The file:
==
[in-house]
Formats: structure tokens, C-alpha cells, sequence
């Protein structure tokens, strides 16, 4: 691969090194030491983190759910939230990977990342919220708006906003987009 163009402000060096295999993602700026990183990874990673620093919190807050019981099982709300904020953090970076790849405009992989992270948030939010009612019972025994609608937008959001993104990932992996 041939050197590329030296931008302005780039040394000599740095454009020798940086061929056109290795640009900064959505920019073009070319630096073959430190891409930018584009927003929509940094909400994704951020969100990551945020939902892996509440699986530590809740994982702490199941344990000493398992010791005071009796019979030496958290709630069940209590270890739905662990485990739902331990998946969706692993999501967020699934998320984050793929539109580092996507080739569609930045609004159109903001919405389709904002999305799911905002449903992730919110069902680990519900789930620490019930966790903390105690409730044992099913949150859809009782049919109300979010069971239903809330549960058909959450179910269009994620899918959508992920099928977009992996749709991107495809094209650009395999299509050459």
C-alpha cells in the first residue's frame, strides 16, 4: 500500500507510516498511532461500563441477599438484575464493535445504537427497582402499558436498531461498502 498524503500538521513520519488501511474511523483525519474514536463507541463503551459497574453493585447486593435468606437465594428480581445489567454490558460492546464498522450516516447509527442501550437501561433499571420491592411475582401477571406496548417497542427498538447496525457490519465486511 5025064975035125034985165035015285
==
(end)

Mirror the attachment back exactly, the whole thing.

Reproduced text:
[in-house]
Formats: structure tokens, C-alpha cells, sequence
């Protein structure tokens, strides 16, 4: 691969090194030491983190759910939230990977990342919220708006906003987009 163009402000060096295999993602700026990183990874990673620093919190807050019981099982709300904020953090970076790849405009992989992270948030939010009612019972025994609608937008959001993104990932992996 041939050197590329030296931008302005780039040394000599740095454009020798940086061929056109290795640009900064959505920019073009070319630096073959430190891409930018584009927003929509940094909400994704951020969100990551945020939902892996509440699986530590809740994982702490199941344990000493398992010791005071009796019979030496958290709630069940209590270890739905662990485990739902331990998946969706692993999501967020699934998320984050793929539109580092996507080739569609930045609004159109903001919405389709904002999305799911905002449903992730919110069902680990519900789930620490019930966790903390105690409730044992099913949150859809009782049919109300979010069971239903809330549960058909959450179910269009994620899918959508992920099928977009992996749709991107495809094209650009395999299509050459």
C-alpha cells in the first residue's frame, strides 16, 4: 500500500507510516498511532461500563441477599438484575464493535445504537427497582402499558436498531461498502 498524503500538521513520519488501511474511523483525519474514536463507541463503551459497574453493585447486593435468606437465594428480581445489567454490558460492546464498522450516516447509527442501550437501561433499571420491592411475582401477571406496548417497542427498538447496525457490519465486511 5025064975035125034985165035015285